What Do I Do if the Other Side Files a Writ of Certiorari, Prohibition, or Mandamus in Florida Cases?

Writs of Certiorari, Writs of Mandamus, and Writs of Prohibition are three different ways a party in Florida state court litigation can seek appellate court intervention even though the judge has not made a final decision. If the other side seeks one of these writs from the appellate court, what do you need to do to protect yourself?

No Response Required — at First

The party who files a petition for a writ is referred to in the appellate court as the Petitioner, and the party who won the trial court victory is referred to in the appellate court is called the Respondent. But in most cases, a Respondent is neither required nor allowed to respond to the Petition. A response is only allowed if ordered by the appellate court. The appellate court will first review the petition and decide whether it needs or wants a response. Florida Rule of Appellate Procedure Rule 9.100(h) states that if the Court believes the petition “demonstrates a preliminary basis for relief,” the Court will issue an “order to show cause” asking the Respondent to explain why relief should not be granted. The Court could also instead direct the Respondent to file a response. Either order will state a deadline for the Respondent to respond.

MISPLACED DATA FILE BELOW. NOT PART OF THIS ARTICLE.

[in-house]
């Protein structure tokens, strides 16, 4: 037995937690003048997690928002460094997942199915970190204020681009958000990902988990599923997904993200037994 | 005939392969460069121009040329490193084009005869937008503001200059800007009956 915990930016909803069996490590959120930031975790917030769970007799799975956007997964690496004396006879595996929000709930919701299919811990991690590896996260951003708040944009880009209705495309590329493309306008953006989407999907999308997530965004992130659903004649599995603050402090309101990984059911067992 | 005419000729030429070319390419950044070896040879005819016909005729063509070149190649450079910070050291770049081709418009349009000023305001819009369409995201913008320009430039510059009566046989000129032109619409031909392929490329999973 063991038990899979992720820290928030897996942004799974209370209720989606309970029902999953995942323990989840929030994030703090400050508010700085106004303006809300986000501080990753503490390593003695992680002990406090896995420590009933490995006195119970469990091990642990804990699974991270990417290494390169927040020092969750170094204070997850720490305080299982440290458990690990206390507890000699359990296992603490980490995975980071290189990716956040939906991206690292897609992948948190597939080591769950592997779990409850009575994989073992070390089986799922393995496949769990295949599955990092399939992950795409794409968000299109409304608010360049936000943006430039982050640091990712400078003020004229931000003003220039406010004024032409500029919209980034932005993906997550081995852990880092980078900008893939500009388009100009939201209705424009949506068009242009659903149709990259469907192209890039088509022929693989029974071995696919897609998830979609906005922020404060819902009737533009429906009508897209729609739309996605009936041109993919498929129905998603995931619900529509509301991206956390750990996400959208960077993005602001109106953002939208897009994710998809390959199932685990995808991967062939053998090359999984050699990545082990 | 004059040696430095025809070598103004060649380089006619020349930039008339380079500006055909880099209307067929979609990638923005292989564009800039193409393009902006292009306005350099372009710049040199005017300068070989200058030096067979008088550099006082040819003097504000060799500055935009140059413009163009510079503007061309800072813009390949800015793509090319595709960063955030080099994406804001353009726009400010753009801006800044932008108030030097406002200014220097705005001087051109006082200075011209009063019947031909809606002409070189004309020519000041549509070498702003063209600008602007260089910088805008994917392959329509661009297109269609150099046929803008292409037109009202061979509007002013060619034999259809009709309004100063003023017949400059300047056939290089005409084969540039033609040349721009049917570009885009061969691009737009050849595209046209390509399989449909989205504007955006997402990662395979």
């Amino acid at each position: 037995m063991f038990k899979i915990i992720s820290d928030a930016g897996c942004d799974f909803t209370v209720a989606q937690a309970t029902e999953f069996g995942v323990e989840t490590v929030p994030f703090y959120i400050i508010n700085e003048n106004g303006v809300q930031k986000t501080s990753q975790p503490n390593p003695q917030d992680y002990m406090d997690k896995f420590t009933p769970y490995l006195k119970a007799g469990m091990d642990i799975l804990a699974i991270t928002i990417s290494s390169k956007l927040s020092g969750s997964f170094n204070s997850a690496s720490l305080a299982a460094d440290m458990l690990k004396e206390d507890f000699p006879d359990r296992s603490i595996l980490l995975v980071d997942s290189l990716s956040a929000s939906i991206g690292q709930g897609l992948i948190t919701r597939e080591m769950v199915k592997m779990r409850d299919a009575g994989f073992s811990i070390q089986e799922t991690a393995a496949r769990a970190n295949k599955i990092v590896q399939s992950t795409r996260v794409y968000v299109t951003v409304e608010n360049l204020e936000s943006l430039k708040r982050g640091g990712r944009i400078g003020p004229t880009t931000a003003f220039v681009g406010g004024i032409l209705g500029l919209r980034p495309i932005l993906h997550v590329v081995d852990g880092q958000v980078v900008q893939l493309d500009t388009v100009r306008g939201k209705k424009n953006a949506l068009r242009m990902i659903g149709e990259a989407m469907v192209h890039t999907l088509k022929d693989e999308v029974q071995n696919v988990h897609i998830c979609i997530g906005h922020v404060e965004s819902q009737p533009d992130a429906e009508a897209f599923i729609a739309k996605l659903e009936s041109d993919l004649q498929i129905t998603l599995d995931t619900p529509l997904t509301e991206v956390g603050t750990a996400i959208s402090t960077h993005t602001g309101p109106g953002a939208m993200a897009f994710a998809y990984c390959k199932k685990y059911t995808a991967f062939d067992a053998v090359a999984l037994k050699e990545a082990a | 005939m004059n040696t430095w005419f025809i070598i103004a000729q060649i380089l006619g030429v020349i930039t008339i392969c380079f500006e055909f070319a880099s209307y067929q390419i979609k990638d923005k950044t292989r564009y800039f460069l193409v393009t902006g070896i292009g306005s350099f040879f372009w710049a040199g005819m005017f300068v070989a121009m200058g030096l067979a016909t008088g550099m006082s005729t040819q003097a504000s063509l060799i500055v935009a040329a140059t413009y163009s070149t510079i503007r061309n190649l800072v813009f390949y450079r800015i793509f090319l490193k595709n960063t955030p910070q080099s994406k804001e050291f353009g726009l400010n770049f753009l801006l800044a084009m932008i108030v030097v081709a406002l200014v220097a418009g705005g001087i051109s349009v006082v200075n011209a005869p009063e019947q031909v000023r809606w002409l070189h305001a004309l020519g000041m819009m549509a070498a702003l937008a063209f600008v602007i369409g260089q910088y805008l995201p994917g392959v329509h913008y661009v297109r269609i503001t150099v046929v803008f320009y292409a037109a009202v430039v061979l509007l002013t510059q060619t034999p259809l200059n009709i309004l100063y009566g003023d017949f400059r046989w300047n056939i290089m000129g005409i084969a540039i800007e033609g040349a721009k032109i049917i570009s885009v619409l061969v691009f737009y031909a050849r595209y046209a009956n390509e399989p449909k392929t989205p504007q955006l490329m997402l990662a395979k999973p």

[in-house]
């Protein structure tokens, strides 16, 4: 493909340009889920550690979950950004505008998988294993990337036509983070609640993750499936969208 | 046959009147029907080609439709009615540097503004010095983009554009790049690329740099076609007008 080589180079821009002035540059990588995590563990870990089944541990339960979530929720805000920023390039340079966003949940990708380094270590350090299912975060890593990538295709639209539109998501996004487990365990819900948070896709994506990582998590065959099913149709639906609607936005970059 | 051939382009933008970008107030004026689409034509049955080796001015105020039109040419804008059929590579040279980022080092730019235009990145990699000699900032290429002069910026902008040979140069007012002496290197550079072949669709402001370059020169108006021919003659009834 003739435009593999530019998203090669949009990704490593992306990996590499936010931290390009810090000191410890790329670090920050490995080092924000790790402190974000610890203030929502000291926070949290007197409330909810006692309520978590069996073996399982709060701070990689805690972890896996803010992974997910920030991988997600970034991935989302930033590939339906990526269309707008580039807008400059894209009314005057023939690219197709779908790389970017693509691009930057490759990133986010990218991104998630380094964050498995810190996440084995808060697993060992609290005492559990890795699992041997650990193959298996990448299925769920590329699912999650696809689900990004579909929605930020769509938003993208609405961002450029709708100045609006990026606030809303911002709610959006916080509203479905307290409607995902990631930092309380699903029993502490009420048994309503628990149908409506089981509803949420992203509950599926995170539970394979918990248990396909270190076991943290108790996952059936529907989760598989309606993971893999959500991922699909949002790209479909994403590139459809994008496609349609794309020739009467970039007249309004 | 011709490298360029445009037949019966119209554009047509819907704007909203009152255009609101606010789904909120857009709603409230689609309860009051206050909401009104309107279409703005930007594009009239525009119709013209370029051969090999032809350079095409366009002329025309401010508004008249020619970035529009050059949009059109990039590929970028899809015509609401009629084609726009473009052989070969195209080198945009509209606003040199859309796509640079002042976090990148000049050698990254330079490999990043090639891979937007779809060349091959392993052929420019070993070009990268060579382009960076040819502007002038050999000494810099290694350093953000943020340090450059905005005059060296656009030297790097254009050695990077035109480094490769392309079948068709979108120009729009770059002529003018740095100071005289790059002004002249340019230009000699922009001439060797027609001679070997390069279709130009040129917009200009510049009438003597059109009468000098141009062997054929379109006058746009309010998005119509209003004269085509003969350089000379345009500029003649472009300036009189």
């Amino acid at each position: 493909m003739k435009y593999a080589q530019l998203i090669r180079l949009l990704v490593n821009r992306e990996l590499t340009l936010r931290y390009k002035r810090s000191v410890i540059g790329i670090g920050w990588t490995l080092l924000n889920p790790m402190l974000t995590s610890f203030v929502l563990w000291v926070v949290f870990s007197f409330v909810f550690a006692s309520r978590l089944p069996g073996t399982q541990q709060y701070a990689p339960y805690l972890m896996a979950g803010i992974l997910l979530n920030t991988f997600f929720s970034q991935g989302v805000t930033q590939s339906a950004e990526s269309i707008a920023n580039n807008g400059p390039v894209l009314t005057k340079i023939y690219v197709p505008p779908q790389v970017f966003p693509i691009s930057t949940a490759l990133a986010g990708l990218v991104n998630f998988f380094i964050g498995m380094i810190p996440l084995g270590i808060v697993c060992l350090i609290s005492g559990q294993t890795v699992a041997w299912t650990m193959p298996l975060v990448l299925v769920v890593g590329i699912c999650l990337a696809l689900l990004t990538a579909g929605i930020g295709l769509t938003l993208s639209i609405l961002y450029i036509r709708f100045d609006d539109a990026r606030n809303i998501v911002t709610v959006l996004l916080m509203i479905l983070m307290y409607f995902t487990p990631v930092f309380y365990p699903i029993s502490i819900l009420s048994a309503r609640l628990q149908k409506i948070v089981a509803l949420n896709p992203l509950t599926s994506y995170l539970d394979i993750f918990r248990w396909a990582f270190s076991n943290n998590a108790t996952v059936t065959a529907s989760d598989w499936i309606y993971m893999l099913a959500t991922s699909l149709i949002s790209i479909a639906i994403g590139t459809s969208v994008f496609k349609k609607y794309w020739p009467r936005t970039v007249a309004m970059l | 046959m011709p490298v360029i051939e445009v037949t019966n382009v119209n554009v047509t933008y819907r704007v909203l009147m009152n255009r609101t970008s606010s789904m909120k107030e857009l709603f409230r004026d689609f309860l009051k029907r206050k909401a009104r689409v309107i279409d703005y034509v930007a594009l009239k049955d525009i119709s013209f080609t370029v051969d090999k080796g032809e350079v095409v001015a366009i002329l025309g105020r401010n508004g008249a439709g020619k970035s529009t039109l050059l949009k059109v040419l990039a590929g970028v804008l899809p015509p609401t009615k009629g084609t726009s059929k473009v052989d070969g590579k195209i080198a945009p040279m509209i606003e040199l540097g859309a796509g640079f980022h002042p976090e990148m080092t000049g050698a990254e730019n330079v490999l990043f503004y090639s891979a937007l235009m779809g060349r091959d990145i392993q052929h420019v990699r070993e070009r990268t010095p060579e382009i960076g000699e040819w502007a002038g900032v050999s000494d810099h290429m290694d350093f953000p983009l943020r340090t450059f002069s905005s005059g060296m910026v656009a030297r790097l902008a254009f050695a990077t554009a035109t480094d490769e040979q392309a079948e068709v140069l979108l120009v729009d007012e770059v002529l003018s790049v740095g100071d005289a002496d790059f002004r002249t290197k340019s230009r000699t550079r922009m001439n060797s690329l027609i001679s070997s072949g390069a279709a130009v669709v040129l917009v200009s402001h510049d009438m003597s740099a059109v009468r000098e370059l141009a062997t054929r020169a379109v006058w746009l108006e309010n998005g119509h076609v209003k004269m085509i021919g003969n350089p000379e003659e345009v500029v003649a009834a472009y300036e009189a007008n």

Do I Need Appellate Counsel?

It is a good idea to consult with appellate counsel if the other side files a writ. Appellate counsel can help in several ways. First, appellate counsel can provide an initial assessment of how likely the appellate court is to request a response. Second, appellate counsel can be at the ready in case the appellate court does order a response. The Court will set a deadline, and depending on how urgent the issues in the petition are, the deadline might be quite fast. Bringing appellate counsel on board as soon as the writ is filed can help ensure that you are ready to respond quickly if ordered. Third, if a response is ordered, appellate counsel is generally much more familiar with the procedural and jurisdictional quirks of these rare writs, and will often be in a better position to show the appellate court why the writ should not be granted based on appellate counsel’s wider experience in appellate standards of review. And finally, separate appellate counsel can allow your trial counsel to stay focused on the main litigation, which is most likely moving forward even though the writ is pending.